Germany/Nursing trainees from Kosovo are trained in Brandenburg
New ways to tackle the nursing shortage: the first students from Kosovo began their nursing training at the Johanniter Hospital in Treuenbrietzen - a model for other hospitals in Brandenburg.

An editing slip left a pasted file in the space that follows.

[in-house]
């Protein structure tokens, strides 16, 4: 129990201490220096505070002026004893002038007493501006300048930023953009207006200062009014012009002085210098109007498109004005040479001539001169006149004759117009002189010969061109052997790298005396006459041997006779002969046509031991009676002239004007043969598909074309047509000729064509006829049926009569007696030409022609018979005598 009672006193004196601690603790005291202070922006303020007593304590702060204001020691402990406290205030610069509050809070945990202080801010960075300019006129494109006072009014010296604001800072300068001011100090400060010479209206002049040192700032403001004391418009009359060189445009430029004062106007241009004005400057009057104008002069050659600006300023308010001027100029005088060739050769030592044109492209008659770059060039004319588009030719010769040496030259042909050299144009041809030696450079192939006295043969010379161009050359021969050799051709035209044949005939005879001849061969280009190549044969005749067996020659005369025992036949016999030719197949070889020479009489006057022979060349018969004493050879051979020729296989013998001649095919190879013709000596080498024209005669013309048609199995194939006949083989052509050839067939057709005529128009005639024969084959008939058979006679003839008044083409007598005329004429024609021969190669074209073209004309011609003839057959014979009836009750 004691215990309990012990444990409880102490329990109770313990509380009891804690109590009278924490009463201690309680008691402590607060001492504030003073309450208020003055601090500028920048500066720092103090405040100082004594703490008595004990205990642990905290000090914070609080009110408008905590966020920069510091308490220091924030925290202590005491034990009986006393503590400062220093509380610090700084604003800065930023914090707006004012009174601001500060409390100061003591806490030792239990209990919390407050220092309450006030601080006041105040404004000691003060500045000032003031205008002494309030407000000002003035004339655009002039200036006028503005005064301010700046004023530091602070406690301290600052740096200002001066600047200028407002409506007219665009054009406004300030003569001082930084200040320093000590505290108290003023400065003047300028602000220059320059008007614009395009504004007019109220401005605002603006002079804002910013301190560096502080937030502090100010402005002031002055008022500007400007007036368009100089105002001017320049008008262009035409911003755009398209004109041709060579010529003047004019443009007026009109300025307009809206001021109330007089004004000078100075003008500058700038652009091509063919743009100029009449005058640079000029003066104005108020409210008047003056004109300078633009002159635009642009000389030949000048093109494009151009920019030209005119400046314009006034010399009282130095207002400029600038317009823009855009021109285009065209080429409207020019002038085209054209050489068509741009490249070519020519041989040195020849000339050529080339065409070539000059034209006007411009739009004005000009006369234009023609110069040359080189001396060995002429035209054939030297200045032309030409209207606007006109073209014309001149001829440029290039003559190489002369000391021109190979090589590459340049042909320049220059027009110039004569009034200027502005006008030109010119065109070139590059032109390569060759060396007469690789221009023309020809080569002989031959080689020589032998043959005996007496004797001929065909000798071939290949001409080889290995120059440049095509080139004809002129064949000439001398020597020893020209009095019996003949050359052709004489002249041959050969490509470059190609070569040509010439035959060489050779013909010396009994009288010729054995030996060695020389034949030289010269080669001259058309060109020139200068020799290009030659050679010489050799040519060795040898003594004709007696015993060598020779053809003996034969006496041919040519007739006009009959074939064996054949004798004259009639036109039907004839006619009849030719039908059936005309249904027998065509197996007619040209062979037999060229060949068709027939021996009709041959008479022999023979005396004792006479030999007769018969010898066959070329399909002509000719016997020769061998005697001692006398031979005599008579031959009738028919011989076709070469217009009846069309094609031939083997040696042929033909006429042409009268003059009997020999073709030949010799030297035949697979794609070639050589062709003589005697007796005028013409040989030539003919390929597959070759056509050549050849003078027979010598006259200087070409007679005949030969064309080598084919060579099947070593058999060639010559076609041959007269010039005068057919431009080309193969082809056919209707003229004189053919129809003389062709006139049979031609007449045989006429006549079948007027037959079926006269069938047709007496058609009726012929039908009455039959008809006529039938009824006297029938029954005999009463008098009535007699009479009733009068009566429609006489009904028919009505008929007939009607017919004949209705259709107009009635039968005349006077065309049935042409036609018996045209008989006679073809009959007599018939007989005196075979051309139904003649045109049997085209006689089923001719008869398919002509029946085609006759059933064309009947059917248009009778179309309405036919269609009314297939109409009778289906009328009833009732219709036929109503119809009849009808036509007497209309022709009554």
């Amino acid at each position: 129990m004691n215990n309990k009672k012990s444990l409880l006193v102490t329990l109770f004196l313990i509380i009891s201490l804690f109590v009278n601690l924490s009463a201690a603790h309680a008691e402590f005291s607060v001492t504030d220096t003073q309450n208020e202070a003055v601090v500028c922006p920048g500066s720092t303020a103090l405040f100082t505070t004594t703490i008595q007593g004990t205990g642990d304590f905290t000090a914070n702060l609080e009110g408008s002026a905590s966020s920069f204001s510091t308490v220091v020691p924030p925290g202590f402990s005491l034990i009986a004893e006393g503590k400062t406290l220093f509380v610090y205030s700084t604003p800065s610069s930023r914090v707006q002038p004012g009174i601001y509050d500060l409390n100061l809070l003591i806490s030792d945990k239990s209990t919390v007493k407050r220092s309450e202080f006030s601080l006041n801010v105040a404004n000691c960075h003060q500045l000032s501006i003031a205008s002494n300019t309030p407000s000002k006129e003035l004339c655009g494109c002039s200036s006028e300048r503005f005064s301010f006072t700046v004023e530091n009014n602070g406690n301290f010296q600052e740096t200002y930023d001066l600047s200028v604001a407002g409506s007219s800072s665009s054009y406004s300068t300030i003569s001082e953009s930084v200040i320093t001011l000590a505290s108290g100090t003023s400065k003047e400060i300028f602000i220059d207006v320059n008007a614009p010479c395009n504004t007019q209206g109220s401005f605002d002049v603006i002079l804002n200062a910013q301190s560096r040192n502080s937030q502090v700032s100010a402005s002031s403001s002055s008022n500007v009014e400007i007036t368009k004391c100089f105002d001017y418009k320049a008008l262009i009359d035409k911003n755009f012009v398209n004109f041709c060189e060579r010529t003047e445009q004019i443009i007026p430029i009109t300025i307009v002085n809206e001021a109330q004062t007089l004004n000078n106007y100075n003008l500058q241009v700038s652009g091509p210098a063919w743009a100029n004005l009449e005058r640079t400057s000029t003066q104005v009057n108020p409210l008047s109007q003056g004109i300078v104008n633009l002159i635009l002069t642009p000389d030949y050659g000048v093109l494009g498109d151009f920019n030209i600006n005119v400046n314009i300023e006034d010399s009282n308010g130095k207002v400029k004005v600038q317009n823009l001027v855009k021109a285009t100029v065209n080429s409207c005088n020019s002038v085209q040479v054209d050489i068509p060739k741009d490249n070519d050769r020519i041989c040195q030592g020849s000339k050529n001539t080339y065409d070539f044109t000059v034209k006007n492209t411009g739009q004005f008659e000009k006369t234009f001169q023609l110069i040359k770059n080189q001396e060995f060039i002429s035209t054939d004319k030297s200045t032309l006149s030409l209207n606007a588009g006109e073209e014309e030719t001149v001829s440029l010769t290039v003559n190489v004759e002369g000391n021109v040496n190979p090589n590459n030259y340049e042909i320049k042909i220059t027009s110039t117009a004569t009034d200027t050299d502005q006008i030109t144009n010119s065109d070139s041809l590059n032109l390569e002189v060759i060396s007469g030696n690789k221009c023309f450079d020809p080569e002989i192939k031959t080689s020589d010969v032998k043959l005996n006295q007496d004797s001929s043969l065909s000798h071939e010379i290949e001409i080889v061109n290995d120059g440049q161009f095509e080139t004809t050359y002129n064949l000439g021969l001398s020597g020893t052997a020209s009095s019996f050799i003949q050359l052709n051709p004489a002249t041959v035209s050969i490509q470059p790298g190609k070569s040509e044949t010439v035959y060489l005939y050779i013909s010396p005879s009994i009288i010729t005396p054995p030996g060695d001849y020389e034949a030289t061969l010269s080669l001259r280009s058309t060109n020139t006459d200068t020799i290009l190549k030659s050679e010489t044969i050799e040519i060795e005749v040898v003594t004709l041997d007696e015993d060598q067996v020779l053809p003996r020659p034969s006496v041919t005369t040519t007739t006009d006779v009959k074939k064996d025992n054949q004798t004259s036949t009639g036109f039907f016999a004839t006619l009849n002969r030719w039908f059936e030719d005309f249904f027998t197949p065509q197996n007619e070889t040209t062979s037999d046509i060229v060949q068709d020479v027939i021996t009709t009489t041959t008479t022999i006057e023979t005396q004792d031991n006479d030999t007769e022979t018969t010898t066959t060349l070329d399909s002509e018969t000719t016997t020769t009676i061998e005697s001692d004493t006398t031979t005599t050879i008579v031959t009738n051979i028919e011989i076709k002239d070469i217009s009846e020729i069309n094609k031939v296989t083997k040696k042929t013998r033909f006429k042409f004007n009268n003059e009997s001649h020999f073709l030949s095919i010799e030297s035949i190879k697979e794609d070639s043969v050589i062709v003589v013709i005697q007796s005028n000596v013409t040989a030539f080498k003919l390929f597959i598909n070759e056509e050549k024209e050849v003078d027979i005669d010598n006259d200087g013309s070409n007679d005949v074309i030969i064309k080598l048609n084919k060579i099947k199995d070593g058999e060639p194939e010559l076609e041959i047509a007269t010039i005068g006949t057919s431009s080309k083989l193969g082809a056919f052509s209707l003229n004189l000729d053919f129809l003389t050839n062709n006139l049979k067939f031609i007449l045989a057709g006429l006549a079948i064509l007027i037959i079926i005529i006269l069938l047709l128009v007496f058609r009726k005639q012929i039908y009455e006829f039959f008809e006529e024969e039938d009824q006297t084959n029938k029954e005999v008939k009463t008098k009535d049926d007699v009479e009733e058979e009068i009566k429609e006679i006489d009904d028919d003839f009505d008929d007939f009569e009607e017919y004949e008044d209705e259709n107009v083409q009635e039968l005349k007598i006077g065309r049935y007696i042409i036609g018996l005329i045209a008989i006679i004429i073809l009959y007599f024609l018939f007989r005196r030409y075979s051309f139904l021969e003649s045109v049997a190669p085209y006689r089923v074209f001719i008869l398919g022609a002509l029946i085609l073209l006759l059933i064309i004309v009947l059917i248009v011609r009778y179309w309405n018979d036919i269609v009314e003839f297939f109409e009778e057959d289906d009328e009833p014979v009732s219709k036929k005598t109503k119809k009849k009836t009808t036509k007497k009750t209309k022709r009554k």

Rheumatology, pneumology, allergology: after six weeks of theory lessons, Endrit Bilalli and the three other Kosovar trainees are deployed for the first time in a ward at the Johanniter hospital in Treuenbrietzen (Potsdam-Mittelmark). Some processes, such as personal hygiene, are still new to Endrit, others he was already familiar with from nursing school in Kosovo: "I've administered infusions and injections, and looked after wounds". Learning is fun, say the four, and their German classmates at the nursing school help them a lot. Nevertheless, many things are different in Germany and Kosovo. Shasivar Kadrijaj, 20, has also never been abroad before. He says he calls his parents and siblings every day. They're very happy that he got the coaching job in Germany. And they're proud. Youth unemployment in Kosovo is over 50 percent. "The effort is worth it" Cooking together helps combat the occasional homesickness - even though getting started in Germany wasn't so hard for her, explains Fitore Gashi. "I have my sister in Berlin. My friends make it easy for me. And we have Mrs. Koch - she's very supportive." This is Anne Koch, the receptionist, who was hired by Johanniter Hospital specifically to facilitate the entry of foreign trainees and employees to Treuenbrietzen. Anne Koch takes care of furniture, health insurance, cell phone contracts and ensures that new arrivals quickly feel at home here. "It's going very well," she says. "For example, we've agreed to go jogging together, and yesterday we went shopping with a classmate." According to Koch, the integration effort is immense, but it's also extremely important and worthwhile in the long run. A long selection process More than a year passes between the selection process and the arrival of the Kosovar nursing students in Brandenburg. Preparatory courses and German language courses are held in Kosovo - and only when both have been passed and formalities clarified are the young people allowed to enter Germany. The state of Brandenburg is investing 230,000 euros a year in this "National Matching" pilot project - initially for a limited period until 2024. Baden-Württemberg is the model. Recruitment of trainee nurses from Kosovo has been established there for years. However, interested Brandenburg clinics and nursing homes bear the bulk of the preparatory costs - around 4,000 euros per trainee. To this will be added later the costs of German language courses and accommodation in Germany. The management of the Treuenbrietzen clinic hopes that careful selection and integration will pay off in the long run, as the nursing staff from Kosovo are expected to stay and strengthen the team in the long term. One in five nursing trainees comes from abroad Other clinics and care facilities in Brandenburg are keen to do the same, as are their colleagues at Treuenbrietzen. Human Resources Manager Matthias Rehder of the Havelland clinics also travelled to Kosovo to select four trainees for his nursing school. "As a school, we need students to fill the classes," explains Rehder. "The need for nursing staff is immense. "You've always trained and committed a lot, but you need 'even more'. The need for nursing staff at the Sana clinics in Lower Lusatia is just as great. Around one in five trainees in the two nursing classes now come from abroad, reports Teresa Sommer, head of staff recruitment. Supported projects such as the one in Kosovo make procedures easier for the clinics - but there are also many direct applications from abroad. "We now also have extremely successful African students, who integrate very well and show a high degree of initiative."However, the prerequisite for a training contract is still good language skills, or at least skills you can build on," Sommer explains. After the successful preparatory course and the German exam in Kosovo, the next 30 nursing trainees could come to Brandenburg next year. The project's eight clinics and care facilities are counting on them.